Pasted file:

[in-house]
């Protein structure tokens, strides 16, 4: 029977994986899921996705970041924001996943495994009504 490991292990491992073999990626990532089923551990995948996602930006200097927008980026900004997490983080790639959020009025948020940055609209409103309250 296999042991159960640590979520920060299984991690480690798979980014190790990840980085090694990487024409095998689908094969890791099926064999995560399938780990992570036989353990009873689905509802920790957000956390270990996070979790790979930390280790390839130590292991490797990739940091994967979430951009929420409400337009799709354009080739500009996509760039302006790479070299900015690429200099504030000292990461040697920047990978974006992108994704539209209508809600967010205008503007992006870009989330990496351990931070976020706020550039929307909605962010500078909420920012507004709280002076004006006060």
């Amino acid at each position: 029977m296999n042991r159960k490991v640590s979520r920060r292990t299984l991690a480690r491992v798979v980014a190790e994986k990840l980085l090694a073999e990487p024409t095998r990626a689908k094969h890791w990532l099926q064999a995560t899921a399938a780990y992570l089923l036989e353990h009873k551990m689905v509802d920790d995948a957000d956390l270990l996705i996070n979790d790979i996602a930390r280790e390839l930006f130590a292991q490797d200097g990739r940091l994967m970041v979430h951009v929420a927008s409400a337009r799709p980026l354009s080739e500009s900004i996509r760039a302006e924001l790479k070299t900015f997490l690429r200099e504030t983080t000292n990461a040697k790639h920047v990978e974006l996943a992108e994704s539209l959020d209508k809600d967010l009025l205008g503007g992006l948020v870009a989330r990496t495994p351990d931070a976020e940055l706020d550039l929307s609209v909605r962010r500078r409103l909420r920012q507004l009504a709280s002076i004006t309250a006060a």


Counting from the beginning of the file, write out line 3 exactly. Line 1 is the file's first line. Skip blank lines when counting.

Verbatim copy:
């Amino acid at each position: 029977m296999n042991r159960k490991v640590s979520r920060r292990t299984l991690a480690r491992v798979v980014a190790e994986k990840l980085l090694a073999e990487p024409t095998r990626a689908k094969h890791w990532l099926q064999a995560t899921a399938a780990y992570l089923l036989e353990h009873k551990m689905v509802d920790d995948a957000d956390l270990l996705i996070n979790d790979i996602a930390r280790e390839l930006f130590a292991q490797d200097g990739r940091l994967m970041v979430h951009v929420a927008s409400a337009r799709p980026l354009s080739e500009s900004i996509r760039a302006e924001l790479k070299t900015f997490l690429r200099e504030t983080t000292n990461a040697k790639h920047v990978e974006l996943a992108e994704s539209l959020d209508k809600d967010l009025l205008g503007g992006l948020v870009a989330r990496t495994p351990d931070a976020e940055l706020d550039l929307s609209v909605r962010r500078r409103l909420r920012q507004l009504a709280s002076i004006t309250a006060a």